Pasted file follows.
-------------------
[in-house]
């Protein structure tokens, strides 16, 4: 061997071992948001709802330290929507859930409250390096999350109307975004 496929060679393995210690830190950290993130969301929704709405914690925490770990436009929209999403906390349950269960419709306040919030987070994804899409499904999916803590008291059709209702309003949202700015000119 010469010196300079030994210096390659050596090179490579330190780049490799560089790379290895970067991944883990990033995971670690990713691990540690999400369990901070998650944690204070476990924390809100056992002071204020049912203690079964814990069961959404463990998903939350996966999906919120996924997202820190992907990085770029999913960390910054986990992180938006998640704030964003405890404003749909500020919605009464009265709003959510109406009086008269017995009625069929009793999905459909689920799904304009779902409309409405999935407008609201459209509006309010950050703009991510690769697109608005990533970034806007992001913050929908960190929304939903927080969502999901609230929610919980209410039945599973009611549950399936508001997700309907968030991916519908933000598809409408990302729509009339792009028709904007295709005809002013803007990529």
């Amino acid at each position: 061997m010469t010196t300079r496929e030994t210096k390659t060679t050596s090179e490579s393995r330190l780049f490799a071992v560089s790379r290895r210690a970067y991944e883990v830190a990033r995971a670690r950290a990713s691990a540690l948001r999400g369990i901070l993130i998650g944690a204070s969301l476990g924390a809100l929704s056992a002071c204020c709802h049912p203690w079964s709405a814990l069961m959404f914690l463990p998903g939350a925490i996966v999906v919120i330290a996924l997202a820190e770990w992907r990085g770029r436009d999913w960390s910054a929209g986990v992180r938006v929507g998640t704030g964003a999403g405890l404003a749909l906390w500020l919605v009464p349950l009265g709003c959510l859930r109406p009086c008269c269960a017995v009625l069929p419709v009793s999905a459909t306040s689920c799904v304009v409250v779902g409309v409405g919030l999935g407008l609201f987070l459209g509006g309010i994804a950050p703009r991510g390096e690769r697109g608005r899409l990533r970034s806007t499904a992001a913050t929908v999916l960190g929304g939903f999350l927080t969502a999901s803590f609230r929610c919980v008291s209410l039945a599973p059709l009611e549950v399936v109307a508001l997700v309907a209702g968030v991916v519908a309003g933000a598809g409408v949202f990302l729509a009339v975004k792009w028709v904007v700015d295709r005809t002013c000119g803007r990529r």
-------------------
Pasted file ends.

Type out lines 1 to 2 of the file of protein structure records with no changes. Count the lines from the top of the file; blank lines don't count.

[in-house]
């Protein structure tokens, strides 16, 4: 061997071992948001709802330290929507859930409250390096999350109307975004 496929060679393995210690830190950290993130969301929704709405914690925490770990436009929209999403906390349950269960419709306040919030987070994804899409499904999916803590008291059709209702309003949202700015000119 010469010196300079030994210096390659050596090179490579330190780049490799560089790379290895970067991944883990990033995971670690990713691990540690999400369990901070998650944690204070476990924390809100056992002071204020049912203690079964814990069961959404463990998903939350996966999906919120996924997202820190992907990085770029999913960390910054986990992180938006998640704030964003405890404003749909500020919605009464009265709003959510109406009086008269017995009625069929009793999905459909689920799904304009779902409309409405999935407008609201459209509006309010950050703009991510690769697109608005990533970034806007992001913050929908960190929304939903927080969502999901609230929610919980209410039945599973009611549950399936508001997700309907968030991916519908933000598809409408990302729509009339792009028709904007295709005809002013803007990529």